James Reese Europe, Harlem Hell Fighters

James Reese Europe was truly one of the early fathers of jazz.  Eubie Blake called him the "Martin Luther King of music", because of his insistence on playing the music of his people.  His 369th Infantry Regiment, consisting mainly of African Americans, are the legendary "Harlem Hell fighters" assigned to the French Army during World War 1. Jim Europe’s regimental band regularly paraded throughout Paris to great acclaim. They traveled over 2,000 miles in France, performing for British, French and American military audiences as well as civilians. They lit the fuse for jazz, playing in his words, "the product of our soul".  Their music became the rage in France causing Noble Sissle to declare they started..."ragtimitis in France."  Playing a pre-jazz ragtime syncopated style that was exciting and new. They contributed greatly to the morale of the war effort. "We have developed a kind of symphony music that, no matter what else you think, is different and distinctive, and that lends itself to the playing of the peculiar compositions of our race," said Europe. 
The band included several Puerto Rican musicians that were very musically developed and contributed greatly to the ensemble. They would later be key players in the development of Latin and Salsa music in New York City.
The 369th Infantry Regiment were nicknamed the Black Rattlers.  The nickname Men of Bronze was given them by the French. However the Germans whom they fought called them "Hell-fighters".  During WW1, the 369th spent 191 days on the frontlines, more than any other American unit. They also suffered the most losses of any American regiment with 1,500 casualties.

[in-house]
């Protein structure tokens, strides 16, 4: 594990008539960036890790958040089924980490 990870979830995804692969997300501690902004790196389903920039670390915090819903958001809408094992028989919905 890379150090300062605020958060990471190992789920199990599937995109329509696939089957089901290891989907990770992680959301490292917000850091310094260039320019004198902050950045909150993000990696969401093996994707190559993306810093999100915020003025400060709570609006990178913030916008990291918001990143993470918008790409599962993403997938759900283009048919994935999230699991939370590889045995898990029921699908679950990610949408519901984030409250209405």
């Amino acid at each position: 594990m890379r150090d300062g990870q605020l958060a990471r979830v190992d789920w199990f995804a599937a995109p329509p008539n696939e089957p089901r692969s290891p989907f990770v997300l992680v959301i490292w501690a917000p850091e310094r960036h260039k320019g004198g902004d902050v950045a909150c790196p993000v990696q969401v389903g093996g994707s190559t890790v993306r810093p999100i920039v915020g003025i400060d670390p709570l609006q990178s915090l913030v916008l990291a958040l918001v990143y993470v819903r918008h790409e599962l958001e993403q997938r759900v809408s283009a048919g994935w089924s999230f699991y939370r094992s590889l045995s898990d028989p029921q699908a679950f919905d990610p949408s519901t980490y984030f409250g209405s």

The Harlem Hell fighters earned 170 French Croix de Guerres for bravery and made music history. The history of jazz is incomplete without the story of James Reese Europe and the Harlem Hell fighters.
At the end of the war, the 369th Hell Fighters paraded through the city of New York, February 17th, 1919. After not being allowed to march in the cities send off parade the Hell Fighters, thru distinguished service,  lead the victory parade on Fifth Avenue at 61st Street thru to Harlem.
James Reese Europe returned home from France more convinced than ever that the Negro music they began to develop should continue.  He was well on his way writing and performing with his new group when an unfortunate altercation with one of his musicians sent Europe to an early grave.
Wikipedia notes.... W.C. Handy wrote "The man who had just come through the baptism of war's fire and steel without a mark had been stabbed by one of his own musicians ... The sun was in the sky. The new day promised peace. But all the suns had gone down for Jim Europe, and Harlem didn't seem the same." Europe was granted the first ever public funeral for a black American in the city of New York. 
At the time of his death, he was the best-known black-American bandleader in the United States. This American hero is buried at Arlington National Cemetery.